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Welcome to Rangitoto Island, Hauraki Gulf, New Zealand

The youngest of the islands in the Hauraki Gulf, Rangitoto emerged from the sea around 700 years ago in a series of volcanic explosions. Rising to a height of 260 metres the circular island presents the same uniform appearance and is visible from most parts of the mainland. Rangitoto's name has been translated to mean the day the blood of Tamatekapua was shed, relating to a major Maori battle at Islington Bay about 1350. Rangitoto is an icon of Auckland city.

Situated about 8 km northeast of Auckland and connected to Motutapu Island by a causeway, Rangitoto is a large island of 2311 hectares with a wonderful volcanic landscape that supports over 200 species of moss, plants and trees including the largest Pohutukawa forest in the world. It was purchased by the Crown in 1854, set aside as a recreation reserve in 1890 and for over 30 years the island's volcanic scoria was quarried and shipped to Auckland. Between 1925 and 1936 prison labour built roads on the island and a track to the summit.

There are some 10 or so short and long walks around the island and from the summit there are magnificent views of the Hauraki Gulf, the Waitemata Harbour and Auckland city.

Rangitoto Islands' unique geological and natural attributes are of international interest. What is less known is that the three Bach Settlements of Rangitoto Wharf, Islington Bay and Beacon End are also of national importance.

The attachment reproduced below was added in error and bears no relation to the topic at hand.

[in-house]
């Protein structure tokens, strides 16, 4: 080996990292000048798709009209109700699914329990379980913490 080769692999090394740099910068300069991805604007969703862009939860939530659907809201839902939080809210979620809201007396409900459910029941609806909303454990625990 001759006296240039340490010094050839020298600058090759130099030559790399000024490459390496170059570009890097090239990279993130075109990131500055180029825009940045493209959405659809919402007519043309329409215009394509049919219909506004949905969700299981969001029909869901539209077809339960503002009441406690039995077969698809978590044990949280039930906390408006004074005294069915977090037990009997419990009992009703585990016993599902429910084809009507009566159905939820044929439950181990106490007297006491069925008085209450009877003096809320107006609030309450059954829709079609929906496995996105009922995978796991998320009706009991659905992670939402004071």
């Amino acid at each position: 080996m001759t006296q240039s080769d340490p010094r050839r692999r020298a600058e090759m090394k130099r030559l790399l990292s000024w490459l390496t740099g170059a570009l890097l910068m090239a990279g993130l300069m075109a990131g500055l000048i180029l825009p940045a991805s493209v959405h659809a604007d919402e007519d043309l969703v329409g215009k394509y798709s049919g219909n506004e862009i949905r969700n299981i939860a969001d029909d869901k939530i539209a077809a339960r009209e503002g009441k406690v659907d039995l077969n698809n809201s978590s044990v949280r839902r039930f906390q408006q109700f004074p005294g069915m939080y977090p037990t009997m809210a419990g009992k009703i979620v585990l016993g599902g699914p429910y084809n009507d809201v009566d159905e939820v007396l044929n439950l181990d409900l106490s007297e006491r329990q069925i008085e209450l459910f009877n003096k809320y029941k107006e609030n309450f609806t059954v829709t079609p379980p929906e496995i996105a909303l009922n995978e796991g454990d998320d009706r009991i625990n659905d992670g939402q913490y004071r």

The bach communities on Rangitoto Island were built in the 1920's and 30's and consist of private holiday dwellings and boatsheds as well as communal facilities such as paths, swimming pool, community hall and tennis courts. Built by families, using the scarce resources of the Depression era, the buildings demonstrate the 'kiwi' do-it-yourself, jack-of-all-trades attitudes of the times.

As a result of a prohibition order on further buildings in 1937, the remnants of the communities reflect this specific time in Auckland's development and as a result they are part of local history involving typical New Zealanders in a unique environment.

Because other bach communities, which were prevalent throughout the country, have virtually disappeared, the Rangitoto bach settlements are irreplaceable artefacts of New Zealand's architectural, and social history and therefore are important beyond their locality.

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Museum Bach Opening Hours

Bach 38 Museum at Rangitoto Wharf will be open by appointment
Opening times are from the first Fullers ferry of the day to the last ferry of the day.

Open other days by appointment -

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Latest Additions

Education Pages

New content added to the education pages here>>

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Rangitoto Scouts

Photos of the Scout Camps in the 1930s, 1948 and 1951 here>>

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Rangitoto Wrecks

Photos of the wrecks here>>

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Rangitoto Ramblings